Hi folks -
Can someone tell me the difference between the above.
I've seen a cap machine I like (aesthetically) and the reseller tells me it's UL Listed but I don't think it's NSF approved.
Can I use it in a commercial coffee shop ?
Thanks in advance.
Assuming that you're in the United States, probably not - most health departments require both Underwriters Laboratory (electrical and material safety standards) and NSF International (sanitation standards) compliance or a comparable combined mark issued by ETL Semko for operation in a commercial location. Health department standards vary dramatically across the country, so you should confirm what is required with your inspector; you may then wish to search the product directories on each site above to confirm listing.
Note: in some instances a manufacturer may OEM products under a number of different client names, in which case, you can sometimes (but not always) lobby the inspector to approve an idential machine under a different label.
If these certifications do not appear on your product, it is possible that 1) the manufacturer does not intend the product to be used in a commercial environment or 2) does not sell enough of that model into the USA to justify the expense of certification (or compliance, in the event of an attempted but failed certification). In either situation, the machine is probably not the one that you want to rely on for your business income.
That’s not always the case though on some of the certifications. I know of a few machines that don't meet the UL standards due to not having all of the panels encasing the machine grounded with a grounding wire. Even though if you test the machine with a multimeter it shows it is 100% grounded.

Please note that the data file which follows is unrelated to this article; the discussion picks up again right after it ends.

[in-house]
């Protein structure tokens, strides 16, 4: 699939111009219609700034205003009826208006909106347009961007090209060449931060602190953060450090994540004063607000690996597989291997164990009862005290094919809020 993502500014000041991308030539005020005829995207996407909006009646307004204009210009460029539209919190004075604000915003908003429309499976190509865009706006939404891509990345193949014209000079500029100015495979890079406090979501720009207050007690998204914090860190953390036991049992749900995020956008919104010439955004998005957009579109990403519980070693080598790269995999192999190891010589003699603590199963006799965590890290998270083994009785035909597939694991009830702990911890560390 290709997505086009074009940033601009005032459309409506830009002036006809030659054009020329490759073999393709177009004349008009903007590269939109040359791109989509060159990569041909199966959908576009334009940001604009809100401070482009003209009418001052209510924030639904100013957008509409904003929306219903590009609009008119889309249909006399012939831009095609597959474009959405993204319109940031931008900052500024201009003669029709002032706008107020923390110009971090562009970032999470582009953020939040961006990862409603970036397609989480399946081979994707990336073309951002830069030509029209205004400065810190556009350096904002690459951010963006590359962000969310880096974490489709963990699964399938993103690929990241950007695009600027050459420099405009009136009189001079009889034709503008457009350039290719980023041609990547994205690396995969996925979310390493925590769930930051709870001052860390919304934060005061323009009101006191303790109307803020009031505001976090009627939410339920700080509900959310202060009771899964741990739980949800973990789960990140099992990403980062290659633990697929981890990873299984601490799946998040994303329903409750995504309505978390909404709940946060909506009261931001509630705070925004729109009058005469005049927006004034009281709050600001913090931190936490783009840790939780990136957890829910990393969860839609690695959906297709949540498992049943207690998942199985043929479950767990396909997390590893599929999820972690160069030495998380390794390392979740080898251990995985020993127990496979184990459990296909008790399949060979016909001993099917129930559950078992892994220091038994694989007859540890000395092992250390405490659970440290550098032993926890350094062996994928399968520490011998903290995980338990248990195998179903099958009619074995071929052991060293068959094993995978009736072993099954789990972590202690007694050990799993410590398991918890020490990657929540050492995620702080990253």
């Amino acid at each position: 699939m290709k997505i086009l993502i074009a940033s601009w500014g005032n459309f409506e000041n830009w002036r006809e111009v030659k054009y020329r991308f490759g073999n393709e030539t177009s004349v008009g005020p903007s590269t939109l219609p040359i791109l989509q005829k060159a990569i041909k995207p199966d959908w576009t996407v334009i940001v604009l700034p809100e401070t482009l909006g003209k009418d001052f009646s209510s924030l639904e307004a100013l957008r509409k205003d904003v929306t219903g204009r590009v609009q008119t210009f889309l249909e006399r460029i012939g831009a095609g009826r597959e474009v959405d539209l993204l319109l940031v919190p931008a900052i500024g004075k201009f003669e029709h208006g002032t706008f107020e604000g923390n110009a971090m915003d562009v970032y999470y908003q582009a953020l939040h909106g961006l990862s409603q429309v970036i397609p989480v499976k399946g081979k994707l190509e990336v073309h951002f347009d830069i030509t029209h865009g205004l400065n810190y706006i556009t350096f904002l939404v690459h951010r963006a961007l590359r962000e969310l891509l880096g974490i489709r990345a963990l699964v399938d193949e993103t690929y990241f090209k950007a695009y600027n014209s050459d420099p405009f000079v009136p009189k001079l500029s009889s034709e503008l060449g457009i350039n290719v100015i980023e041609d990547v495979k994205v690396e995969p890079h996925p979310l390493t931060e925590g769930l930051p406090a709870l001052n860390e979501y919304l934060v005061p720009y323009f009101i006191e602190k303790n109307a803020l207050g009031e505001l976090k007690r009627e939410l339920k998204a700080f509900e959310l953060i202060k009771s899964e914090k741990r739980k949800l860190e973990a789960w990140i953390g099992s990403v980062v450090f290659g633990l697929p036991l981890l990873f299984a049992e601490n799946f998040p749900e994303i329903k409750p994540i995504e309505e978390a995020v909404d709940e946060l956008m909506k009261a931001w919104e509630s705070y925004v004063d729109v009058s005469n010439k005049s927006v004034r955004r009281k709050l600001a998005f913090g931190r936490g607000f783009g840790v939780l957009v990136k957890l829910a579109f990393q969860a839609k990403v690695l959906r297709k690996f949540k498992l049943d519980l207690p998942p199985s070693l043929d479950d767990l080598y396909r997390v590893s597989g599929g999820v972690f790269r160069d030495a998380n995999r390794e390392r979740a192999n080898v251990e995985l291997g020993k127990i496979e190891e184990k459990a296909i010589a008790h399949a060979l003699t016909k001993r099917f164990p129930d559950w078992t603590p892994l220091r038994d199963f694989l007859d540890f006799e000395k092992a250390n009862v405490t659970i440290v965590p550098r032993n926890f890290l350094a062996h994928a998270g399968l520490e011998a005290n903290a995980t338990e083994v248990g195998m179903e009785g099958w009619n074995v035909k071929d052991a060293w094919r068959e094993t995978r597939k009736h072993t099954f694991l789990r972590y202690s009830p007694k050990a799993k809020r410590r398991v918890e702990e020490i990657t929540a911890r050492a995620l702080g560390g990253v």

There are even times where they won't make it through the certification process because of color schemes they use mark wires or tubing for some type of specification. As we all know, green or green and yellow are the default colors for a ground wire. So if you use green to identify a wire or a pipe that’s purpose is anything other then a ground wire or point, this can stop them from passing.
But cafemakers is right, you should probably go with a UL or NSF standard. Also a newer standard that is making its mark is the ISO 9000. It’s another one that you should look for. For more info on it you can go to http://www.iso.org/iso/en/ISOOnline.frontpage.
ISO-9000 is a quality management process for business to business interaction and customer service - how is this standard applicable in the context of an espresso machine approval for use in a coffee shop?
Having completed ISO-9001 certification at a former business, I can tell you first hand that if you don't like seemingly arbitrary processes and documentation requirements, you'll probably not enjoy an ISO-9000 audit.
I worked on a project with the Port Authority of New York and New Jersey with their airports (JFK, LaGuardia and Newark) trying to turn them into world class airports. They had gotten dinged in a JD Power & Assoc. survey.
There was a group at JFK that kept getting bottom scores on customer satisfaction. That was the group in Customs responsible for cavity searches. They got hammered on the question about whether they were "friendly and courteous." Their positin was that they did not have to be friendly and courteous, they had to be professional. If you think about it, the notion of someone doing a cavity search being "friendly and courteous" is scary. "Hi! I'm Bob and I'm going to be probing you today. That's it. Bend over and how's about a big vertical smile. There you go. Hey, are you a Giants fan? Great game, Monday, eh?"
So what does this have to do with ISO-9000? Internal audits. Expect an intrusive professional exploration of what until then you thought was your business.
My bad, I was half a sleep when I wrote that post. I was referring to the ISO in general. They have developed many standards over the years. I shouldn't have slapped the 900x on it. You are right that is for business paper work. Sorry.